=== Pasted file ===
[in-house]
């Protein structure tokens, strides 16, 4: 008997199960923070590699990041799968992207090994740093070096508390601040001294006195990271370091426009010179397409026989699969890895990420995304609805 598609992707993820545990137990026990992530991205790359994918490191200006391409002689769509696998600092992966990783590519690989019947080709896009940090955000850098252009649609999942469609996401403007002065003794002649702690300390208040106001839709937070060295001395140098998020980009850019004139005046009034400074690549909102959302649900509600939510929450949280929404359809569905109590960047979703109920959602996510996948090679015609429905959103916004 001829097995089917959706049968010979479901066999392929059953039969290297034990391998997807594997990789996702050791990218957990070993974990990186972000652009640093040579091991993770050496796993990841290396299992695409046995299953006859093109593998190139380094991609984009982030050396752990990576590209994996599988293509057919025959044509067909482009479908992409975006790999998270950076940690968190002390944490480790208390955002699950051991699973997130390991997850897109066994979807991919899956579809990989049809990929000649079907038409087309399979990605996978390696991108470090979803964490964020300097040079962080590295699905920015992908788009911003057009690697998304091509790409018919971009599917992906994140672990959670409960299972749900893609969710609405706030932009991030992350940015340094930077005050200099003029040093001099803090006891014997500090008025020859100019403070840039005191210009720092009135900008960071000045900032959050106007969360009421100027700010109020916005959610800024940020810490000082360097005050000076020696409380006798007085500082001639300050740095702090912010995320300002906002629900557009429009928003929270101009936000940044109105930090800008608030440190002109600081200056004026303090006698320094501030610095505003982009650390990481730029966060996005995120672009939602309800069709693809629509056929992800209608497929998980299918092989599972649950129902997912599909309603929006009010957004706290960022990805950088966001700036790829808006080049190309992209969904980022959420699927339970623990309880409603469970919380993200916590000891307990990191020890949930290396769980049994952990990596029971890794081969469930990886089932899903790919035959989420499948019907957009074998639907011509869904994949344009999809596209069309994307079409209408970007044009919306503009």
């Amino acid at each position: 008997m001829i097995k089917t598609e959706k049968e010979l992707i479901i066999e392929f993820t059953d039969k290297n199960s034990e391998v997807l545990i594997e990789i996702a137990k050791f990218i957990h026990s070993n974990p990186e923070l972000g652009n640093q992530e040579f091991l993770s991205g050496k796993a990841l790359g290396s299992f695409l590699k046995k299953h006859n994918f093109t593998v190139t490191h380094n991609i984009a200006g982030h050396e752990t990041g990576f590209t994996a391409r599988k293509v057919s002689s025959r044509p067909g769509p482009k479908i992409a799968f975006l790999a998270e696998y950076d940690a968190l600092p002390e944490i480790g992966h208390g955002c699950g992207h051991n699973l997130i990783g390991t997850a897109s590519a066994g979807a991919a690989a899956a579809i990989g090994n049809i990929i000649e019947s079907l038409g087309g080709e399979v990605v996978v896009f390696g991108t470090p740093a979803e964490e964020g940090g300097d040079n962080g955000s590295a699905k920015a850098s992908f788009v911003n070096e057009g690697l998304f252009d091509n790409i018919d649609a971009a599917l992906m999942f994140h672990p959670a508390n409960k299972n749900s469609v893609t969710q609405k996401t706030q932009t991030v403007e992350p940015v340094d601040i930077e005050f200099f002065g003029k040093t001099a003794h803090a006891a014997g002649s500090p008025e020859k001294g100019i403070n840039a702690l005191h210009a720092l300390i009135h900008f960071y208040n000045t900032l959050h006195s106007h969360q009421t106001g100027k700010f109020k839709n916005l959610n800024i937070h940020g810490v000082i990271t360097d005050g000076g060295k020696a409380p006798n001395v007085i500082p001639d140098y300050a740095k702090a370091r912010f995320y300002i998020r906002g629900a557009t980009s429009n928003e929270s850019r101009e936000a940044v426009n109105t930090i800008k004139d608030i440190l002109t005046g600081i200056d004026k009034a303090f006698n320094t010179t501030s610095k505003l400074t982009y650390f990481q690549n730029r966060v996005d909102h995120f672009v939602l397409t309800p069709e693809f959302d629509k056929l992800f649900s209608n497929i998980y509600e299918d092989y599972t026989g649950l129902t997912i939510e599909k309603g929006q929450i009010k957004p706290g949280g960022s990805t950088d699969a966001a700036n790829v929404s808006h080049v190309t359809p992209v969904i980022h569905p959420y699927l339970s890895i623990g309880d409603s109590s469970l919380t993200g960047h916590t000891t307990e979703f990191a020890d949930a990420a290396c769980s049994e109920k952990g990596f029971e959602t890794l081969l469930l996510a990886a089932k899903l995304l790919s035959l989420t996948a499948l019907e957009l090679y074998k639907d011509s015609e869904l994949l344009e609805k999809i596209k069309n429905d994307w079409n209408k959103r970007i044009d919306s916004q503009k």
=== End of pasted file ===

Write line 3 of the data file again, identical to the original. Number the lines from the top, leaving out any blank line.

């Amino acid at each position: 008997m001829i097995k089917t598609e959706k049968e010979l992707i479901i066999e392929f993820t059953d039969k290297n199960s034990e391998v997807l545990i594997e990789i996702a137990k050791f990218i957990h026990s070993n974990p990186e923070l972000g652009n640093q992530e040579f091991l993770s991205g050496k796993a990841l790359g290396s299992f695409l590699k046995k299953h006859n994918f093109t593998v190139t490191h380094n991609i984009a200006g982030h050396e752990t990041g990576f590209t994996a391409r599988k293509v057919s002689s025959r044509p067909g769509p482009k479908i992409a799968f975006l790999a998270e696998y950076d940690a968190l600092p002390e944490i480790g992966h208390g955002c699950g992207h051991n699973l997130i990783g390991t997850a897109s590519a066994g979807a991919a690989a899956a579809i990989g090994n049809i990929i000649e019947s079907l038409g087309g080709e399979v990605v996978v896009f390696g991108t470090p740093a979803e964490e964020g940090g300097d040079n962080g955000s590295a699905k920015a850098s992908f788009v911003n070096e057009g690697l998304f252009d091509n790409i018919d649609a971009a599917l992906m999942f994140h672990p959670a508390n409960k299972n749900s469609v893609t969710q609405k996401t706030q932009t991030v403007e992350p940015v340094d601040i930077e005050f200099f002065g003029k040093t001099a003794h803090a006891a014997g002649s500090p008025e020859k001294g100019i403070n840039a702690l005191h210009a720092l300390i009135h900008f960071y208040n000045t900032l959050h006195s106007h969360q009421t106001g100027k700010f109020k839709n916005l959610n800024i937070h940020g810490v000082i990271t360097d005050g000076g060295k020696a409380p006798n001395v007085i500082p001639d140098y300050a740095k702090a370091r912010f995320y300002i998020r906002g629900a557009t980009s429009n928003e929270s850019r101009e936000a940044v426009n109105t930090i800008k004139d608030i440190l002109t005046g600081i200056d004026k009034a303090f006698n320094t010179t501030s610095k505003l400074t982009y650390f990481q690549n730029r966060v996005d909102h995120f672009v939602l397409t309800p069709e693809f959302d629509k056929l992800f649900s209608n497929i998980y509600e299918d092989y599972t026989g649950l129902t997912i939510e599909k309603g929006q929450i009010k957004p706290g949280g960022s990805t950088d699969a966001a700036n790829v929404s808006h080049v190309t359809p992209v969904i980022h569905p959420y699927l339970s890895i623990g309880d409603s109590s469970l919380t993200g960047h916590t000891t307990e979703f990191a020890d949930a990420a290396c769980s049994e109920k952990g990596f029971e959602t890794l081969l469930l996510a990886a089932k899903l995304l790919s035959l989420t996948a499948l019907e957009l090679y074998k639907d011509s015609e869904l994949l344009e609805k999809i596209k069309n429905d994307w079409n209408k959103r970007i044009d919306s916004q503009k």